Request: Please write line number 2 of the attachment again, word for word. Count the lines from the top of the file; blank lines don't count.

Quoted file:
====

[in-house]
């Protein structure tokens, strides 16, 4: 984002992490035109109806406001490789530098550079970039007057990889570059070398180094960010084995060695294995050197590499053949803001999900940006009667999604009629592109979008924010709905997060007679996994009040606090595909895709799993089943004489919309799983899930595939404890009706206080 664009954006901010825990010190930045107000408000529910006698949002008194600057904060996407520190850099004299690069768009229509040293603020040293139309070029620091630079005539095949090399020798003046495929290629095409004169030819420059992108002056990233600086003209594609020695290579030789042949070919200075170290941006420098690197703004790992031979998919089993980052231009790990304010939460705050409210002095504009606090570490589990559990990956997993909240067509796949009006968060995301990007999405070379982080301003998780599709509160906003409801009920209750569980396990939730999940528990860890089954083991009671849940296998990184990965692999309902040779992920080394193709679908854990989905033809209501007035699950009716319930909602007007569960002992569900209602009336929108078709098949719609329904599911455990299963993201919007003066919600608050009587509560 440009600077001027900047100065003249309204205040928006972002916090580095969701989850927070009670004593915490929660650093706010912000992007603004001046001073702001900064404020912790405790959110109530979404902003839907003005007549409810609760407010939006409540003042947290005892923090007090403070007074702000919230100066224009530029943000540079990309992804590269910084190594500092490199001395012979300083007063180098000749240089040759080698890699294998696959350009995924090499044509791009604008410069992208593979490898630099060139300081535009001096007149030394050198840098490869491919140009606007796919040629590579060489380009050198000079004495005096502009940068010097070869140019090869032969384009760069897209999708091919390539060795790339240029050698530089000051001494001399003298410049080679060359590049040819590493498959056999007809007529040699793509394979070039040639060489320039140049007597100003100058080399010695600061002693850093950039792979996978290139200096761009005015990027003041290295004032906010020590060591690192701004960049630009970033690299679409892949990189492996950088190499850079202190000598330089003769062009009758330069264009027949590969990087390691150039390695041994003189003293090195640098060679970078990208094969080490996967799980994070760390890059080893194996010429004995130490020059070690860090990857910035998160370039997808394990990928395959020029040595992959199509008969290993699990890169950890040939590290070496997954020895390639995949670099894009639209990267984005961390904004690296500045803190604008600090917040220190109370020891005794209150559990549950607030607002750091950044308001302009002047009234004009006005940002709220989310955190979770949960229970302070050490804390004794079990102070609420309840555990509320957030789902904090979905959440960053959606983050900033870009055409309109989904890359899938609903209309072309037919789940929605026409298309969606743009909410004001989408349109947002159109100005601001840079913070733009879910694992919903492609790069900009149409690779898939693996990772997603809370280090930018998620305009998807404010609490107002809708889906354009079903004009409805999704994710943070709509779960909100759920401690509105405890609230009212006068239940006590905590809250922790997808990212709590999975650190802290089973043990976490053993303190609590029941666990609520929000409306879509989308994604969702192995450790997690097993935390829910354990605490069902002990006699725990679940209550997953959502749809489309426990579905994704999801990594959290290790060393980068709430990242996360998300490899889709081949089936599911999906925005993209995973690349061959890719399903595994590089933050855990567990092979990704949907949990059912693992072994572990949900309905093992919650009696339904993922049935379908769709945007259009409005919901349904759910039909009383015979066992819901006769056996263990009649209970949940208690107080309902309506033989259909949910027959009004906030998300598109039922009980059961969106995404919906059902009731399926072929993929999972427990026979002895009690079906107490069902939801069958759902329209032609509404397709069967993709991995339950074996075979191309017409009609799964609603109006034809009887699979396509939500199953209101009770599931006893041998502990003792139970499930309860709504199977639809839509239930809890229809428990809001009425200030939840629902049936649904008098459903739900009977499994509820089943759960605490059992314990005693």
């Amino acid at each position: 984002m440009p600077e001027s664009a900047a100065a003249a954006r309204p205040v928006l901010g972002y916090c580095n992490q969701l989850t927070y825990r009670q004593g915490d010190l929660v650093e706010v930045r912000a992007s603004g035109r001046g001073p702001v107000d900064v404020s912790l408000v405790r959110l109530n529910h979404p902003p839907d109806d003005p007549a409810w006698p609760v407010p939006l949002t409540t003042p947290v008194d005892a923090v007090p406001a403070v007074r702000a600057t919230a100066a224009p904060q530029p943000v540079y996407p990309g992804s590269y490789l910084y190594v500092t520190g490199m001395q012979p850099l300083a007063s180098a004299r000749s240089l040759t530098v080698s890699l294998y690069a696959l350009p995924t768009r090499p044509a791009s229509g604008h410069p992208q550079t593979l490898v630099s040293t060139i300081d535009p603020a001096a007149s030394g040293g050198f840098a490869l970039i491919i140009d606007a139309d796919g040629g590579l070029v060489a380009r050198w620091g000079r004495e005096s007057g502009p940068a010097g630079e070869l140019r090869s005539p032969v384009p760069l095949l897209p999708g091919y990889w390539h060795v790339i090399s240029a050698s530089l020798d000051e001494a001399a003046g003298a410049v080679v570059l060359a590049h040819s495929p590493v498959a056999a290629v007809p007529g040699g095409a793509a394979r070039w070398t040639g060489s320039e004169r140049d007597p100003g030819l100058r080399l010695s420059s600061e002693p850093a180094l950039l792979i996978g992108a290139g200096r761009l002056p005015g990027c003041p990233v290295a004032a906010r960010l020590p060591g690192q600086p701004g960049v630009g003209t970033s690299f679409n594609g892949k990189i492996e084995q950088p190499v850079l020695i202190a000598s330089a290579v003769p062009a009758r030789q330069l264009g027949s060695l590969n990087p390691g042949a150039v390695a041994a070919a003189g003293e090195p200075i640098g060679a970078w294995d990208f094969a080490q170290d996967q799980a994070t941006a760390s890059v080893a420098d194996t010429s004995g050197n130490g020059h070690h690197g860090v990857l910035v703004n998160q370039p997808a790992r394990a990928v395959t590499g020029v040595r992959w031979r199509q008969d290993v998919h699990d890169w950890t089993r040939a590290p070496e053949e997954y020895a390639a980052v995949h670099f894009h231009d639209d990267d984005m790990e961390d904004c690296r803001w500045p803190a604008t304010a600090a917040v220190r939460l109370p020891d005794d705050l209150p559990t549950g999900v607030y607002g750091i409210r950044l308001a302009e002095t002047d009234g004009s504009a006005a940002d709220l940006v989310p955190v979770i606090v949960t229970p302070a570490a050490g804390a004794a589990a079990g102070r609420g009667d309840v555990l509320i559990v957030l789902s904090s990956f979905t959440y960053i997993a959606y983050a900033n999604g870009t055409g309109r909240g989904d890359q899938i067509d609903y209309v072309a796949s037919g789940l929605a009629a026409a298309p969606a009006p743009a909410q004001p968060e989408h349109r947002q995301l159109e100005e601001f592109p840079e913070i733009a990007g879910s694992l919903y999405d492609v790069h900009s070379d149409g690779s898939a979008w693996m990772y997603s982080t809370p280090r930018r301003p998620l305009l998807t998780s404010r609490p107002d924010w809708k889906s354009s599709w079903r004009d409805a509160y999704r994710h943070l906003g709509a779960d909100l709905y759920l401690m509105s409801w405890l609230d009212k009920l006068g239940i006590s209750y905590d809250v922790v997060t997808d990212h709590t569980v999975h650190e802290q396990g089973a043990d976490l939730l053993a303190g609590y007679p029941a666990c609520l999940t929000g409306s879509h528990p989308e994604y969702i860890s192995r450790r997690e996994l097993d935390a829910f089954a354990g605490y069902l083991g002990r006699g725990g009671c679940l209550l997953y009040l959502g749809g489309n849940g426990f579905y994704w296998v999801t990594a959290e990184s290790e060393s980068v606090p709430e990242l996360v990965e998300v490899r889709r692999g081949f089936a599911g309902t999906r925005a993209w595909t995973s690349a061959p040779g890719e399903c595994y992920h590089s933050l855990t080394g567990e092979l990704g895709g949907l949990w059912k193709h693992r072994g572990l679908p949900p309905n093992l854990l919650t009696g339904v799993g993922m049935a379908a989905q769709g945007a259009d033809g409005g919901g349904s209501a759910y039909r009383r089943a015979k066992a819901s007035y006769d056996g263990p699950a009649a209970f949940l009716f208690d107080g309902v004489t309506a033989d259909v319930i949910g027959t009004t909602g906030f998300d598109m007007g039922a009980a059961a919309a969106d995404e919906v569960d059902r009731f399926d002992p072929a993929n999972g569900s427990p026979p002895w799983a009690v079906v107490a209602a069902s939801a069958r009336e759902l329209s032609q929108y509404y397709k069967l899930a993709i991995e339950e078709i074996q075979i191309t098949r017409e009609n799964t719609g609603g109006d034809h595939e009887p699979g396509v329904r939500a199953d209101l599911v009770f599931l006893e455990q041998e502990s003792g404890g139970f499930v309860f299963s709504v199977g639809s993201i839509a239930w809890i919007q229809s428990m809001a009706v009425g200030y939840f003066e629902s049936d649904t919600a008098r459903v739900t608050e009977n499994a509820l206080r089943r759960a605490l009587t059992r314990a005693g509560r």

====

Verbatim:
């Protein structure tokens, strides 16, 4: 984002992490035109109806406001490789530098550079970039007057990889570059070398180094960010084995060695294995050197590499053949803001999900940006009667999604009629592109979008924010709905997060007679996994009040606090595909895709799993089943004489919309799983899930595939404890009706206080 664009954006901010825990010190930045107000408000529910006698949002008194600057904060996407520190850099004299690069768009229509040293603020040293139309070029620091630079005539095949090399020798003046495929290629095409004169030819420059992108002056990233600086003209594609020695290579030789042949070919200075170290941006420098690197703004790992031979998919089993980052231009790990304010939460705050409210002095504009606090570490589990559990990956997993909240067509796949009006968060995301990007999405070379982080301003998780599709509160906003409801009920209750569980396990939730999940528990860890089954083991009671849940296998990184990965692999309902040779992920080394193709679908854990989905033809209501007035699950009716319930909602007007569960002992569900209602009336929108078709098949719609329904599911455990299963993201919007003066919600608050009587509560 440009600077001027900047100065003249309204205040928006972002916090580095969701989850927070009670004593915490929660650093706010912000992007603004001046001073702001900064404020912790405790959110109530979404902003839907003005007549409810609760407010939006409540003042947290005892923090007090403070007074702000919230100066224009530029943000540079990309992804590269910084190594500092490199001395012979300083007063180098000749240089040759080698890699294998696959350009995924090499044509791009604008410069992208593979490898630099060139300081535009001096007149030394050198840098490869491919140009606007796919040629590579060489380009050198000079004495005096502009940068010097070869140019090869032969384009760069897209999708091919390539060795790339240029050698530089000051001494001399003298410049080679060359590049040819590493498959056999007809007529040699793509394979070039040639060489320039140049007597100003100058080399010695600061002693850093950039792979996978290139200096761009005015990027003041290295004032906010020590060591690192701004960049630009970033690299679409892949990189492996950088190499850079202190000598330089003769062009009758330069264009027949590969990087390691150039390695041994003189003293090195640098060679970078990208094969080490996967799980994070760390890059080893194996010429004995130490020059070690860090990857910035998160370039997808394990990928395959020029040595992959199509008969290993699990890169950890040939590290070496997954020895390639995949670099894009639209990267984005961390904004690296500045803190604008600090917040220190109370020891005794209150559990549950607030607002750091950044308001302009002047009234004009006005940002709220989310955190979770949960229970302070050490804390004794079990102070609420309840555990509320957030789902904090979905959440960053959606983050900033870009055409309109989904890359899938609903209309072309037919789940929605026409298309969606743009909410004001989408349109947002159109100005601001840079913070733009879910694992919903492609790069900009149409690779898939693996990772997603809370280090930018998620305009998807404010609490107002809708889906354009079903004009409805999704994710943070709509779960909100759920401690509105405890609230009212006068239940006590905590809250922790997808990212709590999975650190802290089973043990976490053993303190609590029941666990609520929000409306879509989308994604969702192995450790997690097993935390829910354990605490069902002990006699725990679940209550997953959502749809489309426990579905994704999801990594959290290790060393980068709430990242996360998300490899889709081949089936599911999906925005993209995973690349061959890719399903595994590089933050855990567990092979990704949907949990059912693992072994572990949900309905093992919650009696339904993922049935379908769709945007259009409005919901349904759910039909009383015979066992819901006769056996263990009649209970949940208690107080309902309506033989259909949910027959009004906030998300598109039922009980059961969106995404919906059902009731399926072929993929999972427990026979002895009690079906107490069902939801069958759902329209032609509404397709069967993709991995339950074996075979191309017409009609799964609603109006034809009887699979396509939500199953209101009770599931006893041998502990003792139970499930309860709504199977639809839509239930809890229809428990809001009425200030939840629902049936649904008098459903739900009977499994509820089943759960605490059992314990005693």